“Nord Stream 1” – the largest natural gas pipeline from Russia to Europe has once again become the focus of European public opinion. As planned, the pipeline will resume gas transmission in the early morning of September 3 after three days of maintenance. However, the Russian side stated that many faults were found during the maintenance process, and the gas transmission was completely stopped before the faults were eliminated, and no timetable for resuming the gas transmission was given.
After an unusually hot summer in Europe, the weather is turning cooler. European households are starting to worry that they will not be able to afford their energy bills this winter. Some British households may be paying more than half of their monthly income to pay for energy in winter. Energy companies and high-energy-consuming companies have cut production or even closed due to energy shortages, further fueling fears of a recession in Europe.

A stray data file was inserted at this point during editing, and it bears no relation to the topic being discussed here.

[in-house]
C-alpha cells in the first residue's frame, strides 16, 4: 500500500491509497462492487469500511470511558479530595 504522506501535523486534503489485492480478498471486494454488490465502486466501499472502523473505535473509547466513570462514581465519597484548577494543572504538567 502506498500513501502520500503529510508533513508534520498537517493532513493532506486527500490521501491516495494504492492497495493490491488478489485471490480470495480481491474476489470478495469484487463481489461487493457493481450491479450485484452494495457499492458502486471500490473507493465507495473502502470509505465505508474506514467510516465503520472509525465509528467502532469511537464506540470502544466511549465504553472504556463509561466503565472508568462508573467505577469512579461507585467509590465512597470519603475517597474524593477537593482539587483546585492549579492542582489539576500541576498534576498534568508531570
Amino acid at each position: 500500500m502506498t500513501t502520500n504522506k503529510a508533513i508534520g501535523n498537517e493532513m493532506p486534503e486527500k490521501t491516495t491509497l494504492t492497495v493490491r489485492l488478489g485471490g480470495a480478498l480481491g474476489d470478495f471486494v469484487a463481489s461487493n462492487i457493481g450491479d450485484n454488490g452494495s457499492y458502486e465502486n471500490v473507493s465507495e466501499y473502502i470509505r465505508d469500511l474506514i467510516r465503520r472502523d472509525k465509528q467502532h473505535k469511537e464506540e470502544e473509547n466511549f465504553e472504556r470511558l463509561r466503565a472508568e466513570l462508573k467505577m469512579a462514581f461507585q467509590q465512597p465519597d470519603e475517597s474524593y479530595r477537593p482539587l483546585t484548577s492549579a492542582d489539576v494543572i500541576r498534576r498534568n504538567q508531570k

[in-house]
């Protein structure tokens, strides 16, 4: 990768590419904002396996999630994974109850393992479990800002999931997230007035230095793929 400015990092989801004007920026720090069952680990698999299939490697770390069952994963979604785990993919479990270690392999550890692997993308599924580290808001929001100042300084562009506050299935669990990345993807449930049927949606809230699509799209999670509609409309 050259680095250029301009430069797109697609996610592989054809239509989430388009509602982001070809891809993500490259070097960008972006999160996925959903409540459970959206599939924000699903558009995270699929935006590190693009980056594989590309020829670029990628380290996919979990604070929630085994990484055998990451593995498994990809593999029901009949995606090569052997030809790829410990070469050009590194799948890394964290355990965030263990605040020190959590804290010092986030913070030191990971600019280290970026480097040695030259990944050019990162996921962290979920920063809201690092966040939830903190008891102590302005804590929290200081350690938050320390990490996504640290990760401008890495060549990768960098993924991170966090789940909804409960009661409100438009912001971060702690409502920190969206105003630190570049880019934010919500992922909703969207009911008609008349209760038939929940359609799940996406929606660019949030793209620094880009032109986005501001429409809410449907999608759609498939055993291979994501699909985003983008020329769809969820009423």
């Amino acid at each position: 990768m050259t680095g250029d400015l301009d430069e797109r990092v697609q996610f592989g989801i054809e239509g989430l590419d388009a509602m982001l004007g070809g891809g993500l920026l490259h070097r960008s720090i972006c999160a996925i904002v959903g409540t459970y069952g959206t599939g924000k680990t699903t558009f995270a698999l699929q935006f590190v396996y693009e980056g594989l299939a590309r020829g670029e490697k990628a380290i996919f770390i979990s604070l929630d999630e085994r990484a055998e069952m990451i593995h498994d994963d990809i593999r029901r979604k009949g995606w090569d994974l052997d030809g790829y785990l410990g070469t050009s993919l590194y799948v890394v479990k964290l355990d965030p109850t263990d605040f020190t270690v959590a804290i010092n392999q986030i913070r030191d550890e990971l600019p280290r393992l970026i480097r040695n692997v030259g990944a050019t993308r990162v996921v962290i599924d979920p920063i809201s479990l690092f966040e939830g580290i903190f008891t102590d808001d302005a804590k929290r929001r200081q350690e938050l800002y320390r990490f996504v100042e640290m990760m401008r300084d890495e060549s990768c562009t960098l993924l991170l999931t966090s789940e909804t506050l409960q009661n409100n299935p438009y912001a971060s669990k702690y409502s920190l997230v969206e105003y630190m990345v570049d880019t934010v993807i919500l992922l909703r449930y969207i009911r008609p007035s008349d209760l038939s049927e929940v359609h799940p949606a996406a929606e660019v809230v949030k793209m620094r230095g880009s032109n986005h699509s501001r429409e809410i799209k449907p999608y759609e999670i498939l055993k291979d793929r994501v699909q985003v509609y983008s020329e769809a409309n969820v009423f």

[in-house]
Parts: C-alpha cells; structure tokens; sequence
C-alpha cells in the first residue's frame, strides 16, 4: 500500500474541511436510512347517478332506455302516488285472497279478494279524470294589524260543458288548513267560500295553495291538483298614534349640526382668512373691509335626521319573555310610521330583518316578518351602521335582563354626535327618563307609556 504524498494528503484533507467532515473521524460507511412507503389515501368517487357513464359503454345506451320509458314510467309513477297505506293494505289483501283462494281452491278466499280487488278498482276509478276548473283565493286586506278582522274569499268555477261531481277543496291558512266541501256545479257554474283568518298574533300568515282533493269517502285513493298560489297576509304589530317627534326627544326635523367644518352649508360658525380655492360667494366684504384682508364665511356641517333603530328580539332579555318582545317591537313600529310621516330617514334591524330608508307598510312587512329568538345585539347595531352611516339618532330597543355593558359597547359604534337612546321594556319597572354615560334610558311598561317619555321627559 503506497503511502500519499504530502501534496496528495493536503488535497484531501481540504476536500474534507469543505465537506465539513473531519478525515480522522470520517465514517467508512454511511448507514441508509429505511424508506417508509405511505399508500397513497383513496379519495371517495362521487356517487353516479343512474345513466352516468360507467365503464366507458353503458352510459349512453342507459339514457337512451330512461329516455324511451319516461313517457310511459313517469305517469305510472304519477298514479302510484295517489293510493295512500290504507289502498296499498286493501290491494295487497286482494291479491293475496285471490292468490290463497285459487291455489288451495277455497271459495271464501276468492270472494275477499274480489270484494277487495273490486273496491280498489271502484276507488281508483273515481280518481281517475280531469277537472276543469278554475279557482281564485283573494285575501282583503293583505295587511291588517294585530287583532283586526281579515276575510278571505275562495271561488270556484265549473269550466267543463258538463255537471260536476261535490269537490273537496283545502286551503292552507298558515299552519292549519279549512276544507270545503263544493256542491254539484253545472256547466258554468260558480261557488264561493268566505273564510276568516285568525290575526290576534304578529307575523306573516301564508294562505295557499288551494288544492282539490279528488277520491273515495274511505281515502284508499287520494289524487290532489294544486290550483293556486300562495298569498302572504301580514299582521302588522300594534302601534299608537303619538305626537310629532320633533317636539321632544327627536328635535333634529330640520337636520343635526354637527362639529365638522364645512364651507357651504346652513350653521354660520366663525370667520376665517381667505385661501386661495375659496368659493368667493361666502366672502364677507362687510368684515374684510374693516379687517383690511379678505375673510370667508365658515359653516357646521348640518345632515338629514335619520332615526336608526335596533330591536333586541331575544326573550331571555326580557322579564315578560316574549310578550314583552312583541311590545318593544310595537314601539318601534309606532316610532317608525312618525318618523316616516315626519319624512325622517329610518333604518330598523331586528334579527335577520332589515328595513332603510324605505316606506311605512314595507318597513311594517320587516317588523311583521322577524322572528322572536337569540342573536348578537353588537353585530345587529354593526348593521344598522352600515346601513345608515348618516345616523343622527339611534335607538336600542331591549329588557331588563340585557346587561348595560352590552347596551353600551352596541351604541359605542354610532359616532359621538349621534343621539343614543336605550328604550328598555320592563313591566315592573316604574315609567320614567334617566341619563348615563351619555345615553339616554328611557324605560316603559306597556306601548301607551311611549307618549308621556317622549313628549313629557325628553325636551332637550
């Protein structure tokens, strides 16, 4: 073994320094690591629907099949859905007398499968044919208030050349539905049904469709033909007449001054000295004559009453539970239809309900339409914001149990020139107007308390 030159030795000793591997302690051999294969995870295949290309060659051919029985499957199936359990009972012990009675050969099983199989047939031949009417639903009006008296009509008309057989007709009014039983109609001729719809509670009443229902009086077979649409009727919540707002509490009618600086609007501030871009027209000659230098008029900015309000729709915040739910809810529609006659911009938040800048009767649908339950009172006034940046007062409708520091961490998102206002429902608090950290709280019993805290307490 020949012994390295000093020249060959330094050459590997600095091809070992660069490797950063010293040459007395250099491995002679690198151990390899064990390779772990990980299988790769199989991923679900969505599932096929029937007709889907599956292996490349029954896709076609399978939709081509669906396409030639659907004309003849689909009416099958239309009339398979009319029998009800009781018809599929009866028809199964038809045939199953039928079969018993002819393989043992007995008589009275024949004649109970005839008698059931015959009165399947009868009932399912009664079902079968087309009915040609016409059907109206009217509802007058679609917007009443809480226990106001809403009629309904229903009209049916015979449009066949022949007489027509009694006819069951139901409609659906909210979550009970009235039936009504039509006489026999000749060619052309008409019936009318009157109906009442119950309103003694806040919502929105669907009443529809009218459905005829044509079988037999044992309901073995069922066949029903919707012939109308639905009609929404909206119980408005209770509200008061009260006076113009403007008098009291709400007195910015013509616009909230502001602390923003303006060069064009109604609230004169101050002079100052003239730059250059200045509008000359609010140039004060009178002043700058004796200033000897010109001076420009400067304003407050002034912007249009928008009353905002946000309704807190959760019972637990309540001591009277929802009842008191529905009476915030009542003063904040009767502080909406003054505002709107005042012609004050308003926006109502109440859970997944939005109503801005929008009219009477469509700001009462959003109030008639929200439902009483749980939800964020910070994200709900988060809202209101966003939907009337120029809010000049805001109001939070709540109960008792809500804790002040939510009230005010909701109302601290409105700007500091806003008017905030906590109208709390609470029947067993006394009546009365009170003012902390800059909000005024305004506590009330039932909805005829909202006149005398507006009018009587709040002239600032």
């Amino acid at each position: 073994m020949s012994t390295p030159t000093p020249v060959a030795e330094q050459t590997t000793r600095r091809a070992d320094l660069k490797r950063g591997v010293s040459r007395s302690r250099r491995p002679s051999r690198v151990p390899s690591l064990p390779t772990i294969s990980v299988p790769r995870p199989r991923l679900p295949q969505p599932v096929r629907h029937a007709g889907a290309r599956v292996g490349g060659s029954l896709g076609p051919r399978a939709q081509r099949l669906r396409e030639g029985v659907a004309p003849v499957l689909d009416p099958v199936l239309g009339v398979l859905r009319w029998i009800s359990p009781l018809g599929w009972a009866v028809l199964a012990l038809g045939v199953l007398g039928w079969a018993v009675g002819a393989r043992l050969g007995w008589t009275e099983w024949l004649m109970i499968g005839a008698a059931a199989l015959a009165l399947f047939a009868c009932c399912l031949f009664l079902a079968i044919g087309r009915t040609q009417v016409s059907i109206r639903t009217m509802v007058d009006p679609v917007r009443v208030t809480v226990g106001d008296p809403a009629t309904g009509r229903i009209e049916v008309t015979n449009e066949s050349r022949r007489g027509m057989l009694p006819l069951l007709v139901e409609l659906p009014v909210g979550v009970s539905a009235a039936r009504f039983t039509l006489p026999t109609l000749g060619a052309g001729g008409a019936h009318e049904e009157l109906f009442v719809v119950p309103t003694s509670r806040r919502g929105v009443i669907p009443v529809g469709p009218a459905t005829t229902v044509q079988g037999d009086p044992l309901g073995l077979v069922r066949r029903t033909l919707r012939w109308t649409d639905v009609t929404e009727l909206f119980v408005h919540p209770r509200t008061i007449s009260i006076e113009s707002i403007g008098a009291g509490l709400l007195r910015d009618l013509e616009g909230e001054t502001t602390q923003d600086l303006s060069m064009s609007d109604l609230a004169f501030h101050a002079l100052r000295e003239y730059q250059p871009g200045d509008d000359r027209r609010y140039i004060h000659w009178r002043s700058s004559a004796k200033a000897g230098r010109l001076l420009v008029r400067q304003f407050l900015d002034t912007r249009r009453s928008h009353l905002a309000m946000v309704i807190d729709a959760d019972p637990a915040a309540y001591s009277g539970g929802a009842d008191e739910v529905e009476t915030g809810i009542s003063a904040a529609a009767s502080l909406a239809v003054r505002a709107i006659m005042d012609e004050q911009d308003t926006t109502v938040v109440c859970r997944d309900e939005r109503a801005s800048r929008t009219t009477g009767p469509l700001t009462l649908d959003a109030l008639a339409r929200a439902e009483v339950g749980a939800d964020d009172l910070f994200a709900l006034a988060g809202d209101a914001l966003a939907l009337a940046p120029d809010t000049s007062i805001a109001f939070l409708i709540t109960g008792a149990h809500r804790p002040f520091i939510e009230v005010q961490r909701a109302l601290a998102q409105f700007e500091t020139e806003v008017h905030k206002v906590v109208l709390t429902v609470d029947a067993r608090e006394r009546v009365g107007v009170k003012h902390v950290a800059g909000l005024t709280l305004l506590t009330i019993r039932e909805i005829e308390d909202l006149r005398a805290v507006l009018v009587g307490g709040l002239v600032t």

European energy prices have soared several times this year, and a shortage of natural gas supplies could further push up European energy prices. Taking the United Kingdom as an example, the country’s think tank “Resolution Foundation” analyzed that in the coming winter of 2022-2023, the average household will pay an average monthly energy bill of about 500 pounds, and the prepaid household may be higher, only Bills in January could exceed £700, or more than half of their monthly disposable income.
The Dutch TTF natural gas futures price, which is the “wind vane of European natural gas prices”, exceeded US$3,100 per 1,000 cubic meters in mid-August, up 610% from the same period last year.
Germany’s Uniper, Europe’s largest gas buyer, said it had to pay a premium of $1 a day to buy gas from the energy market at high prices as Russian gas supplies had fallen by 80 percent from contract levels. billion euros.